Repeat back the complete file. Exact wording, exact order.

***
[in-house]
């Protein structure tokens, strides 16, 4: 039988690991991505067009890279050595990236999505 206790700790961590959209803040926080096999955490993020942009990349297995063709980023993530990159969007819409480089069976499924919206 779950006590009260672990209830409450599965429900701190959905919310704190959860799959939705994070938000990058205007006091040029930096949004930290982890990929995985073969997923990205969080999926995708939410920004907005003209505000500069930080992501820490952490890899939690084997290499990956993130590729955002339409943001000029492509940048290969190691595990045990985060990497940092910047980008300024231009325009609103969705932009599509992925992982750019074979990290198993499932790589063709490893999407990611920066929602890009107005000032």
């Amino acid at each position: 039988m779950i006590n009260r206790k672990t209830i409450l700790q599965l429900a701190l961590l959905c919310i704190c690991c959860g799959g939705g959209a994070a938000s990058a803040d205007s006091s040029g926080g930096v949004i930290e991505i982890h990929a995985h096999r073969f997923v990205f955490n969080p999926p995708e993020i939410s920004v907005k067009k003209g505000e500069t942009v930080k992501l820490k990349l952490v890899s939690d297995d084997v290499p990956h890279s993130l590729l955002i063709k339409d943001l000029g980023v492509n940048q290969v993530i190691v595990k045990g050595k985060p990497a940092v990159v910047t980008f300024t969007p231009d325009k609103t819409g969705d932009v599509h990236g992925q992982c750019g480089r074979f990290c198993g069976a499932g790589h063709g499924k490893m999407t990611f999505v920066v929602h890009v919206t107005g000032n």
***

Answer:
[in-house]
């Protein structure tokens, strides 16, 4: 039988690991991505067009890279050595990236999505 206790700790961590959209803040926080096999955490993020942009990349297995063709980023993530990159969007819409480089069976499924919206 779950006590009260672990209830409450599965429900701190959905919310704190959860799959939705994070938000990058205007006091040029930096949004930290982890990929995985073969997923990205969080999926995708939410920004907005003209505000500069930080992501820490952490890899939690084997290499990956993130590729955002339409943001000029492509940048290969190691595990045990985060990497940092910047980008300024231009325009609103969705932009599509992925992982750019074979990290198993499932790589063709490893999407990611920066929602890009107005000032």
């Amino acid at each position: 039988m779950i006590n009260r206790k672990t209830i409450l700790q599965l429900a701190l961590l959905c919310i704190c690991c959860g799959g939705g959209a994070a938000s990058a803040d205007s006091s040029g926080g930096v949004i930290e991505i982890h990929a995985h096999r073969f997923v990205f955490n969080p999926p995708e993020i939410s920004v907005k067009k003209g505000e500069t942009v930080k992501l820490k990349l952490v890899s939690d297995d084997v290499p990956h890279s993130l590729l955002i063709k339409d943001l000029g980023v492509n940048q290969v993530i190691v595990k045990g050595k985060p990497a940092v990159v910047t980008f300024t969007p231009d325009k609103t819409g969705d932009v599509h990236g992925q992982c750019g480089r074979f990290c198993g069976a499932g790589h063709g499924k490893m999407t990611f999505v920066v929602h890009v919206t107005g000032n």